“You shouldn’t pick up hitchhikers. Nor should you hitchhike yourself. If you do either one you are probably going to get shanked.”
I can’t say for sure how likely a person is to actually get stabbed while hitchhiking back home, because I’ve never done it. Here in Talas though, it is the standard mode of transport and I’ve found myself hitchhiking on almost a daily basis since I’ve gotten here. Whether you’re an old lady, a teenager, or an awkward twenty-something American, and you don’t own a car, you’re going to hitchhike.
Kara Suu is about half a mile off the highway, so when I want to go to the bazaar in Kirovka or the internet café in Talas I walk to the intersection (while all the old folks pass me by having gotten rides from basically their front doors) and then wait and see what comes my way. Anna Young, a K-22 Volunteer and my closest site mate, told me to try to look as little like a tourist as possible when flagging down cars. Taking her advice I give a little wave as nonchalantly as possible.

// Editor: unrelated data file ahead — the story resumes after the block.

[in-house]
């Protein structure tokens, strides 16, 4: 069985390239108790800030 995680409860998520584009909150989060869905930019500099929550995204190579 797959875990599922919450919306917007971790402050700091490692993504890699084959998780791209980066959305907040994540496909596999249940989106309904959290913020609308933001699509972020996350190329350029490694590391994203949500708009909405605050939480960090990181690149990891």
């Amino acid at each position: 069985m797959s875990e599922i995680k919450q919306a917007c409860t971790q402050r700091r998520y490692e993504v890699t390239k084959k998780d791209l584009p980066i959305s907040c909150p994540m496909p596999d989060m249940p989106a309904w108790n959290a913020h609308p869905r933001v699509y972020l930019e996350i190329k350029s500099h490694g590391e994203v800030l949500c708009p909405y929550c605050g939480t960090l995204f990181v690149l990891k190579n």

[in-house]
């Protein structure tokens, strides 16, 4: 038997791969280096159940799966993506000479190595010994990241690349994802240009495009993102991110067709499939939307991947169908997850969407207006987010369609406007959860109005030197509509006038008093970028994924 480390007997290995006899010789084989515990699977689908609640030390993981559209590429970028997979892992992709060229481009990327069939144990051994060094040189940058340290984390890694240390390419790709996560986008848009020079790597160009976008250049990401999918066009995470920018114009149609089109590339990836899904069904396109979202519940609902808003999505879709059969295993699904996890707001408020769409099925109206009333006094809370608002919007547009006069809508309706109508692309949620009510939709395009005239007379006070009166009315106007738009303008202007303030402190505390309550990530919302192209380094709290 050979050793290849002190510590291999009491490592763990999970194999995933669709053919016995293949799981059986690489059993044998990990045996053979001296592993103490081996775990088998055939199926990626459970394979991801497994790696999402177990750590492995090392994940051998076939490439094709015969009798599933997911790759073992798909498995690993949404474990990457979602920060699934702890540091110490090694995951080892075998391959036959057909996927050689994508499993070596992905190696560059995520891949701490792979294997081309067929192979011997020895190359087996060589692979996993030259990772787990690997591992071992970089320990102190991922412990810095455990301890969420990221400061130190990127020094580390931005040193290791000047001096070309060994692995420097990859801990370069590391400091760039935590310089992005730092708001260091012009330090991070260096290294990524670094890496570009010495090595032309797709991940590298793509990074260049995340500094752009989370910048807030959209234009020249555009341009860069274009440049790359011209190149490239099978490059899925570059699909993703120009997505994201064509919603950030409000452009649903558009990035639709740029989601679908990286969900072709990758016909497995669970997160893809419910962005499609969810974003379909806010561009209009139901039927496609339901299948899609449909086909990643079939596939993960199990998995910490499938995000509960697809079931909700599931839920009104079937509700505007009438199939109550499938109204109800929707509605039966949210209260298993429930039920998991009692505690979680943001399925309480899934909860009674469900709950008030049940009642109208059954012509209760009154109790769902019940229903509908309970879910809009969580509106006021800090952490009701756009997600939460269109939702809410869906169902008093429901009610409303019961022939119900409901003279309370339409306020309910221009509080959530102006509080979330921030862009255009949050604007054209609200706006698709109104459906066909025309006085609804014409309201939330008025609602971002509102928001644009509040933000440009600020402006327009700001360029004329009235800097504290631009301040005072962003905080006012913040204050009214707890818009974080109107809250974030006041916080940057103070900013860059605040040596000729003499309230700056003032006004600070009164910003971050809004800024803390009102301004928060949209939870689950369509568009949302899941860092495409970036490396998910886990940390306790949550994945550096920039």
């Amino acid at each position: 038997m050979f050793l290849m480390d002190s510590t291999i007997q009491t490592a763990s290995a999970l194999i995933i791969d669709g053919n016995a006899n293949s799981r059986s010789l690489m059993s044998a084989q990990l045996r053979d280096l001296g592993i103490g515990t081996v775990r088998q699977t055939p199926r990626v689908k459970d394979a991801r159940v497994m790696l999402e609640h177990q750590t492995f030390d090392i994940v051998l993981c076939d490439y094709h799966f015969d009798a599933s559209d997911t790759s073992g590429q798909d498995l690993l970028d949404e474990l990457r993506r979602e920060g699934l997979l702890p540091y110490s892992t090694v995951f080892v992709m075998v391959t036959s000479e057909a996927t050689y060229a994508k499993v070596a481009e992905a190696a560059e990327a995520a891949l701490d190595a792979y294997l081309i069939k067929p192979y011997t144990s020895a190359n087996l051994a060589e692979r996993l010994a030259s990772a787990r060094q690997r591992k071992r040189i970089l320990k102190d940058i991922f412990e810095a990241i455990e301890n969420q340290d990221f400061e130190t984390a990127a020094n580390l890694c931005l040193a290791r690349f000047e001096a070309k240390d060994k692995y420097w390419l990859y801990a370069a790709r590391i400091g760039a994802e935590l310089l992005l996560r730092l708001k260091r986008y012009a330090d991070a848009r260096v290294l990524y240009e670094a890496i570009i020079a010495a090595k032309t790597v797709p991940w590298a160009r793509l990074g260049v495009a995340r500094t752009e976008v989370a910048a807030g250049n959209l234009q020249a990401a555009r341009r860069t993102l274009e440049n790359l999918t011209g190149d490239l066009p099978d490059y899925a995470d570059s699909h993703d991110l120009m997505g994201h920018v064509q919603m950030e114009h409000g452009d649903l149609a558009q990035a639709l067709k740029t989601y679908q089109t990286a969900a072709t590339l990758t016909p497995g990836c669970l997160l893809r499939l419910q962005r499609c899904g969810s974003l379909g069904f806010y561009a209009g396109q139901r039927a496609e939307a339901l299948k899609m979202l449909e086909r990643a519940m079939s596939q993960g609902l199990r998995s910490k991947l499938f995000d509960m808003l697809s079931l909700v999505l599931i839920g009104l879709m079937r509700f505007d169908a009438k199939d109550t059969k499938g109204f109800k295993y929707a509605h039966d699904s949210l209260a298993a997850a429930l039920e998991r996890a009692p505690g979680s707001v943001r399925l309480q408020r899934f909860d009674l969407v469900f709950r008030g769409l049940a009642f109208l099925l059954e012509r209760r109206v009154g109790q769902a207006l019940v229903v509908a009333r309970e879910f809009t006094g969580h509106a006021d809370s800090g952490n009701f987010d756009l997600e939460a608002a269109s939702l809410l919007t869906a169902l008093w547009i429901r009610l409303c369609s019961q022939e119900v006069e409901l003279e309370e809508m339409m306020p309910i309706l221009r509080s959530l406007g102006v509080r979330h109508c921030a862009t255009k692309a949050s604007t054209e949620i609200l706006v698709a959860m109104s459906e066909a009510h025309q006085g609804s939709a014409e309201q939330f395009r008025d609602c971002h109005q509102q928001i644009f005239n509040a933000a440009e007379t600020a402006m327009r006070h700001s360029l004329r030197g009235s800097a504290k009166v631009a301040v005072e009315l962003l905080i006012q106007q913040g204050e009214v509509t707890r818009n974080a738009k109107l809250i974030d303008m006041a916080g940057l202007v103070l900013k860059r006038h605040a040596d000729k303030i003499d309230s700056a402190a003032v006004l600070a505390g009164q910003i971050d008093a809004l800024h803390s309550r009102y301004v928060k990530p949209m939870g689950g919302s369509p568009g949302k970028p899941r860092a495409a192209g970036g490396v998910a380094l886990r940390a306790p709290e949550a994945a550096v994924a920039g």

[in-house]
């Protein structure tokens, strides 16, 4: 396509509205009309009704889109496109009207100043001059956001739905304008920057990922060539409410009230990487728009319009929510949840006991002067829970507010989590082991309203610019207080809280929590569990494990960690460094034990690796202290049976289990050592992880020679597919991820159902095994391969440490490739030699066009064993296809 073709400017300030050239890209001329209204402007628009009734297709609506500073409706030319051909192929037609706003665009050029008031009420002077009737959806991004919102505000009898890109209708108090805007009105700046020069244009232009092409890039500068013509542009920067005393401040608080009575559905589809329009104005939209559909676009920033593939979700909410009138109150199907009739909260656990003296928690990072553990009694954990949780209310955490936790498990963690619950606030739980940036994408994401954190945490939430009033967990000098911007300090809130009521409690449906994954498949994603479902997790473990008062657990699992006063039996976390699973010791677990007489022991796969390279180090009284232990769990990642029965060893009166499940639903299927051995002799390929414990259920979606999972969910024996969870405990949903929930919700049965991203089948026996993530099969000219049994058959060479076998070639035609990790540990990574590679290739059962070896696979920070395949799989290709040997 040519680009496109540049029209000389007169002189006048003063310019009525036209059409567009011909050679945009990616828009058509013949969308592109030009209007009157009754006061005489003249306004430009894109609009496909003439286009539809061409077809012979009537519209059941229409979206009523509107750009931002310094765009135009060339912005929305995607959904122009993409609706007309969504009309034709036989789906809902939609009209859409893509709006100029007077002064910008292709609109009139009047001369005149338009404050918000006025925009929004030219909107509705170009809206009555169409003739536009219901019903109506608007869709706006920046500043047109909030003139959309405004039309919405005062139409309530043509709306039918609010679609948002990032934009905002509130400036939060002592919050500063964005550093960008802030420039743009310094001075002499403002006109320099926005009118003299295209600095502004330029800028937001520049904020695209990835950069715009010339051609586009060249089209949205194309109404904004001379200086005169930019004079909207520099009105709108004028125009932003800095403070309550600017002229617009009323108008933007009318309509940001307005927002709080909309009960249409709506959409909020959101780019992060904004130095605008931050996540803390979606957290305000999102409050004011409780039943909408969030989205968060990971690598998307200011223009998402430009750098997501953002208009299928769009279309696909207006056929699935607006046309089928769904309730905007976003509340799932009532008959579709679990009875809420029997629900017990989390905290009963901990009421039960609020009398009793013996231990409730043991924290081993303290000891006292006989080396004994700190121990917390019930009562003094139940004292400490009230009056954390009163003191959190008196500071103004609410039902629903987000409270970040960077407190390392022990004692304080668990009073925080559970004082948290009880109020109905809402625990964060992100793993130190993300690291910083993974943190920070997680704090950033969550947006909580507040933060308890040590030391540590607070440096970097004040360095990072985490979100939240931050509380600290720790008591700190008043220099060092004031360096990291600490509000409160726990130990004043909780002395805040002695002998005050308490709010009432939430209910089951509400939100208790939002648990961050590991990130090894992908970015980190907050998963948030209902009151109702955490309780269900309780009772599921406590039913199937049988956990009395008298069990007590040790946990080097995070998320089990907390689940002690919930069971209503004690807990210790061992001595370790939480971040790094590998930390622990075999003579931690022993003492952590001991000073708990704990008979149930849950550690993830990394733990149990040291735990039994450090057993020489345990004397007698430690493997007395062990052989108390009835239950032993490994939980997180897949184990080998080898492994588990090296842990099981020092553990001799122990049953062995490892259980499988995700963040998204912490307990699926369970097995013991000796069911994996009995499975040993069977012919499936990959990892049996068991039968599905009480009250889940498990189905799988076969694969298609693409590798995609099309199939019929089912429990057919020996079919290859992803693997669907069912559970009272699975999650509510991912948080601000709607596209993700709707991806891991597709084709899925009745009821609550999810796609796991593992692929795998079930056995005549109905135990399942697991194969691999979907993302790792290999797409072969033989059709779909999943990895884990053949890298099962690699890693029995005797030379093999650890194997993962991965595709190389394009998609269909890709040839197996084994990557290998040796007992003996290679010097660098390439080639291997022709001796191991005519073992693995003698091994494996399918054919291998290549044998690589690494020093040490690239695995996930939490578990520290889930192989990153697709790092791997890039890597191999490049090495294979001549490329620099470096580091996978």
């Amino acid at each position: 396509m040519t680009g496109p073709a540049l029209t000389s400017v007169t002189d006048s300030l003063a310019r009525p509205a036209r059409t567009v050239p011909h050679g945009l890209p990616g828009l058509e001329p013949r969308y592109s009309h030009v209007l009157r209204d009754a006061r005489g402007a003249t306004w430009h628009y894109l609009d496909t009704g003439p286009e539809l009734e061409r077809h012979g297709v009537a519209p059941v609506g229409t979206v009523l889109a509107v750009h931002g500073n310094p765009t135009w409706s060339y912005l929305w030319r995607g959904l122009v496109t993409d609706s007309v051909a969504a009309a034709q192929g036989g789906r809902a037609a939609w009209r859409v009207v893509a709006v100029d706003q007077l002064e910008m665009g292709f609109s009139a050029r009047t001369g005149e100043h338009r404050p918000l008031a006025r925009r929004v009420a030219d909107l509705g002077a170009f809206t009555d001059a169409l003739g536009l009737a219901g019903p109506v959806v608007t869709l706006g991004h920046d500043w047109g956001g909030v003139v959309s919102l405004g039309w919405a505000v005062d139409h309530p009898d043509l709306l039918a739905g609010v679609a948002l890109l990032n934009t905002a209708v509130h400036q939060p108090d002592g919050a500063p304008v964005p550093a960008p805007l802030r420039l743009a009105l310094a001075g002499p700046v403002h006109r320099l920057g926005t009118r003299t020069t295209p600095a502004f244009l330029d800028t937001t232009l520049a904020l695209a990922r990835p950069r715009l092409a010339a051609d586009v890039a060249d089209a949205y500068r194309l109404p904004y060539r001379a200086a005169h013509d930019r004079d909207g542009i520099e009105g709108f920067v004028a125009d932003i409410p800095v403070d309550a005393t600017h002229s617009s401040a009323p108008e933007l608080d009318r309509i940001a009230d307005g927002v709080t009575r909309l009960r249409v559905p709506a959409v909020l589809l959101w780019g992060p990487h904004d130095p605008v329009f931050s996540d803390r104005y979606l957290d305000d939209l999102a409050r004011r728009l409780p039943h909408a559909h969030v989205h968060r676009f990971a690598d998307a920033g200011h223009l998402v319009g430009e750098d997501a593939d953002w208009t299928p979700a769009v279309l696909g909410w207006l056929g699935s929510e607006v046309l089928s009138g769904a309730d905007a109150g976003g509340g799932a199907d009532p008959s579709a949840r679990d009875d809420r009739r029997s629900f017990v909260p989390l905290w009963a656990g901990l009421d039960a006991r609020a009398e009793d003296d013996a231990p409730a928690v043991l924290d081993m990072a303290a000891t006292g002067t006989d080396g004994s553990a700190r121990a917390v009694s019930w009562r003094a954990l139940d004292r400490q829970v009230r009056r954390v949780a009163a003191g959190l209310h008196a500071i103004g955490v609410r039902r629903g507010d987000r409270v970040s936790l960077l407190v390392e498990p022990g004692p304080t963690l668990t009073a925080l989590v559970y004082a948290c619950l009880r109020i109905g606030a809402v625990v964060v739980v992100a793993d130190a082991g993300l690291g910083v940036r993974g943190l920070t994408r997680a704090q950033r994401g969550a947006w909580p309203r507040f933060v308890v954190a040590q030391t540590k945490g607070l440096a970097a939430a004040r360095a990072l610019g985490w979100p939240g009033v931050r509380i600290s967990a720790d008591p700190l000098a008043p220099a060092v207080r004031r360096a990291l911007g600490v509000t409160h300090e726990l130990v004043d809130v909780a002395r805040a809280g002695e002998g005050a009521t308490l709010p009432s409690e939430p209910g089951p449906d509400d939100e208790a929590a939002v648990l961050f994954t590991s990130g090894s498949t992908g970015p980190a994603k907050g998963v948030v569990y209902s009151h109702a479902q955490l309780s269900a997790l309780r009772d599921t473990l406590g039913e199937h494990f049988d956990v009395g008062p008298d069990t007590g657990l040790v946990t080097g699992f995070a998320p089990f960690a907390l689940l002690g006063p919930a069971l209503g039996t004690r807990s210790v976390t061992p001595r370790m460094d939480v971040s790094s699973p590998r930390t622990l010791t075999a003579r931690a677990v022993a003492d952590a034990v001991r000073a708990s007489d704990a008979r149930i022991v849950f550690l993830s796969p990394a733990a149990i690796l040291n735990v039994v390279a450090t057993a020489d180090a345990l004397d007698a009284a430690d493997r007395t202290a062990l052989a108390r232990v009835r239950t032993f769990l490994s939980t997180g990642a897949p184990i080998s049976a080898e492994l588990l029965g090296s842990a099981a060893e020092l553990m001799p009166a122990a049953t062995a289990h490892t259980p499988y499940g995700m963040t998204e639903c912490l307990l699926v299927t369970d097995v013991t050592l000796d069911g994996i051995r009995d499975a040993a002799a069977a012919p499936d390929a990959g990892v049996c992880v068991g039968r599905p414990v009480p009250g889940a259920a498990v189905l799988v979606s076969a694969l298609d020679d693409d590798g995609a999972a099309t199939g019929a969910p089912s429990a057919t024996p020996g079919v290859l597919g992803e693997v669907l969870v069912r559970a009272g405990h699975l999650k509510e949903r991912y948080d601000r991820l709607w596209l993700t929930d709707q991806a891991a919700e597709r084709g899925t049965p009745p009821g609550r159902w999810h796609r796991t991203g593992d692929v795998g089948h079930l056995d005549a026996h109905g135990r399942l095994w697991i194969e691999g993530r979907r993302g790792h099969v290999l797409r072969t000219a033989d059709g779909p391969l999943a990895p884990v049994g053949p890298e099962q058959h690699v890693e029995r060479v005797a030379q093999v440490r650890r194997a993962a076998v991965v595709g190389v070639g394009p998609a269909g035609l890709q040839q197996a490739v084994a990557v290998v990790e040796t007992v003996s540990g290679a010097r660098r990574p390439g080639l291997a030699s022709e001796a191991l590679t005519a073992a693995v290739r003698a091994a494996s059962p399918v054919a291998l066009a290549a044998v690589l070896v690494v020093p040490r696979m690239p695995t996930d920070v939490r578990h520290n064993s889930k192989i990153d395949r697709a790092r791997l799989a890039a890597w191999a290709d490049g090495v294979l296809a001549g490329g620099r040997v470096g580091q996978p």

“Pick me up or don’t. Whatever, man. I don’t really care either way.”
If they do stop – which happens amazingly quickly, never more than five or ten cars – you’re never really sure what you’ll find when you hop in, but in my (limited, granted) experience it’s never bad.
Sometimes it will be a group of young guys who, recognizing you as an American, will try to convince you that the ride costs $100. Don’t worry though, you’ll be able to talk them down to 30 com (50 cents).
Sometimes it will be an older man travelling back to see his family in Issyk Kul after spending the week working in Talas. He will be so impressed by your Kyrgyz language skills that he will refuse payment. He’s a good guy.
And then you might even be surprised to find you flagged down an actual, for-real taxi and that’s just fine too. The driver will make sure you get where you’re going even though you don’t really know yourself.
And that’s how it works. It’s uncomfortable at first and it will always be a good idea to feel out a car before hopping in, but after being on such a short leash during the first phase of training, the ability to get anywhere quickly and efficiently makes a person feel pretty darn independent.